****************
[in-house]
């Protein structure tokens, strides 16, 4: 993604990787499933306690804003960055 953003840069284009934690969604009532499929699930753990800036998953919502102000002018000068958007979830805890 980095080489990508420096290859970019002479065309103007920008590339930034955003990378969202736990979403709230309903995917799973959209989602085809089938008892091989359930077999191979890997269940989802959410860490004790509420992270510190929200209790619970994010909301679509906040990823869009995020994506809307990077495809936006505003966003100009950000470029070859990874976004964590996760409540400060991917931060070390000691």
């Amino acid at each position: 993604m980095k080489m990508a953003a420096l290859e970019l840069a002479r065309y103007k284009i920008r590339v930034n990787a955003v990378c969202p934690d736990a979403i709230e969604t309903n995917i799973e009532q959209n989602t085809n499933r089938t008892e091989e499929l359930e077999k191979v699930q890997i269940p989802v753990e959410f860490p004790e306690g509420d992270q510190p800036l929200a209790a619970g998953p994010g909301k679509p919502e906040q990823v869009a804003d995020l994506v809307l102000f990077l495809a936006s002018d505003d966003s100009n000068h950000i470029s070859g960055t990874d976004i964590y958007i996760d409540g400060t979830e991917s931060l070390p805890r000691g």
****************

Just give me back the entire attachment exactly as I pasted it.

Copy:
[in-house]
């Protein structure tokens, strides 16, 4: 993604990787499933306690804003960055 953003840069284009934690969604009532499929699930753990800036998953919502102000002018000068958007979830805890 980095080489990508420096290859970019002479065309103007920008590339930034955003990378969202736990979403709230309903995917799973959209989602085809089938008892091989359930077999191979890997269940989802959410860490004790509420992270510190929200209790619970994010909301679509906040990823869009995020994506809307990077495809936006505003966003100009950000470029070859990874976004964590996760409540400060991917931060070390000691």
């Amino acid at each position: 993604m980095k080489m990508a953003a420096l290859e970019l840069a002479r065309y103007k284009i920008r590339v930034n990787a955003v990378c969202p934690d736990a979403i709230e969604t309903n995917i799973e009532q959209n989602t085809n499933r089938t008892e091989e499929l359930e077999k191979v699930q890997i269940p989802v753990e959410f860490p004790e306690g509420d992270q510190p800036l929200a209790a619970g998953p994010g909301k679509p919502e906040q990823v869009a804003d995020l994506v809307l102000f990077l495809a936006s002018d505003d966003s100009n000068h950000i470029s070859g960055t990874d976004i964590y958007i996760d409540g400060t979830e991917s931060l070390p805890r000691g």